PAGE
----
It’s Sunday; I think. I’m not hungover so I can’t be absolutely certain. This quarantining thing has turned every day into Sunday. I have managed to gain a bit of a grasp on the days of the week as my wife is video-teaching Monday through Friday. When I hear the sound of the Spanish language being tortured by school children emanating from our computer I know it’s not the weekend. So I have mastered the art of differentiating between weekdays and weekends, but that’s about it. Other than that it’s just one day after another on the COVID-19 merry-go-round.
The days of the week used to have certain characteristics that helped one keep track. Monday was the start of the work/school week. The Boomtown Rats once sang about a girl who hated Mondays. Wednesday was mid-week or hump-day, and of course, Friday was the only day with its own moniker – T.G.I.F. But since we’ve been confined to barracks in an effort to flatten the COVID-19 curve, one day just runs into the next. Our tabby cat, Ferguson, has stopped challenging me to nap contests as he now sees that I may well out-snooze him.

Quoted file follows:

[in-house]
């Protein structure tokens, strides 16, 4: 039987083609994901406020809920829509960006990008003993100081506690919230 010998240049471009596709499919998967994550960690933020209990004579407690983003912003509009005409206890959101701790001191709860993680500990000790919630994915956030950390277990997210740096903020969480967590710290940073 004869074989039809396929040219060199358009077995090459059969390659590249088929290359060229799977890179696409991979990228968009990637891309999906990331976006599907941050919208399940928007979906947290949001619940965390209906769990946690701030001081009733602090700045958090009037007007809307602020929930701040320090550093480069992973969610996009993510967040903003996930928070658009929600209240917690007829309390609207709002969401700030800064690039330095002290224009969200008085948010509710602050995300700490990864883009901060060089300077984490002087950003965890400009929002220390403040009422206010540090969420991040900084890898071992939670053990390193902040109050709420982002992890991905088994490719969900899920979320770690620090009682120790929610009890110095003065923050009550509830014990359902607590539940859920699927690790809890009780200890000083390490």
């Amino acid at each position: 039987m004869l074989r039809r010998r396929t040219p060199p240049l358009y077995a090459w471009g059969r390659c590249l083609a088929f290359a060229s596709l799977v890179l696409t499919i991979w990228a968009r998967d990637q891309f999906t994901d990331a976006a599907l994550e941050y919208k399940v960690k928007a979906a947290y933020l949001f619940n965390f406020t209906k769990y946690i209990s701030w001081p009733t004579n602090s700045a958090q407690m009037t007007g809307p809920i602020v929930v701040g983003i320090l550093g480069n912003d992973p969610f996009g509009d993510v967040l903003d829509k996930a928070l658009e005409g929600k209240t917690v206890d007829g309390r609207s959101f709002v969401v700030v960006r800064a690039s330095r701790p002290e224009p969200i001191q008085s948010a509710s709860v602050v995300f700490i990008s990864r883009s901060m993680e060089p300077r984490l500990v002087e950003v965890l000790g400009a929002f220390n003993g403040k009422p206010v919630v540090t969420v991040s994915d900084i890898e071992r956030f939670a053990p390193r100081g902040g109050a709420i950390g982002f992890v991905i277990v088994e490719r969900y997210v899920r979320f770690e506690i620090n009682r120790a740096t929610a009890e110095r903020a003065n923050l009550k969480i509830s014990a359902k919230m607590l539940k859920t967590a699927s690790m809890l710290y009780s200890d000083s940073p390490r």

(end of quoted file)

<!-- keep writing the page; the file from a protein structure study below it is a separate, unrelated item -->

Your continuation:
For Christians this is a special day, it’s Palm Sunday. The beginning of Holy Week leading to Maundy Thursday, Good Friday, Easter Saturday and ultimately Easter Sunday, the highlight of the liturgical calendar. Yep, not as commercial, but more important than Christmas. As a good Catholic lad, I am pleased that the Vatican has shown a fairly modern take on the coronavirus. (That may well be the first time the words Vatican and modern have been used in the same sentence.) Churches around the world have been shut tight, all masses, funerals, weddings, and christenings have been canceled. Or at least postponed until a future date.
Given the Church’s antiquated take on so many topics including homosexuality and the role of women, I had feared the approach to COVID-19 would have been something along the lines of nothing can stop our worship, don’t tell us what we can and can’t do. But no, science took precedence and the Church wisely toed the line and closed up shop. Needless to say, the distribution of blessed palm will take place at a later point in time. I just don’t know what all those Haitian and Cameroonian taxi drivers will find to hang from their rear-view mirrors until then!
For many Easter is synonymous with spring, although often in this part of the world Mother Nature does not see things that way and often Montreal Easters are cold wet affairs. You can’t beat a nice warm sunny Easter Sunday. People come out from winter hibernation and mingle after Mass. Well, this year there will be no Mass, and even if the day is mild and dry, social-distancing will put the kybosh on friendly gatherings.
Religion in a time of COVID-19: yet another call to adapt that most thought would never happen.